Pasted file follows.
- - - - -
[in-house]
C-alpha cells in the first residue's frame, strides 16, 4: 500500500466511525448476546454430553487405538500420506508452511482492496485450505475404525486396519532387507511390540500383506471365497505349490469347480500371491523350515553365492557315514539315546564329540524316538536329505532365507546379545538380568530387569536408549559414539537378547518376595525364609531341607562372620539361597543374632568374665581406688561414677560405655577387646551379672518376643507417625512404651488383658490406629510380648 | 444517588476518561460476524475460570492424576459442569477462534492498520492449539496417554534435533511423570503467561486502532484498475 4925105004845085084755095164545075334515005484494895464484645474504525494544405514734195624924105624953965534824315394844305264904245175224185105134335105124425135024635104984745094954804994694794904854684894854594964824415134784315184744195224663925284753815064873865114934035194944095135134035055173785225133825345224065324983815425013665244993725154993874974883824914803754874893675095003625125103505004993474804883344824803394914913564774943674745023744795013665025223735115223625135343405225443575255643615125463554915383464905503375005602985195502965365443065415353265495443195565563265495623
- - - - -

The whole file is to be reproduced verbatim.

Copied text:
[in-house]
C-alpha cells in the first residue's frame, strides 16, 4: 500500500466511525448476546454430553487405538500420506508452511482492496485450505475404525486396519532387507511390540500383506471365497505349490469347480500371491523350515553365492557315514539315546564329540524316538536329505532365507546379545538380568530387569536408549559414539537378547518376595525364609531341607562372620539361597543374632568374665581406688561414677560405655577387646551379672518376643507417625512404651488383658490406629510380648 | 444517588476518561460476524475460570492424576459442569477462534492498520492449539496417554534435533511423570503467561486502532484498475 4925105004845085084755095164545075334515005484494895464484645474504525494544405514734195624924105624953965534824315394844305264904245175224185105134335105124425135024635104984745094954804994694794904854684894854594964824415134784315184744195224663925284753815064873865114934035194944095135134035055173785225133825345224065324983815425013665244993725154993874974883824914803754874893675095003625125103505004993474804883344824803394914913564774943674745023744795013665025223735115223625135343405225443575255643615125463554915383464905503375005602985195502965365443065415353265495443195565563265495623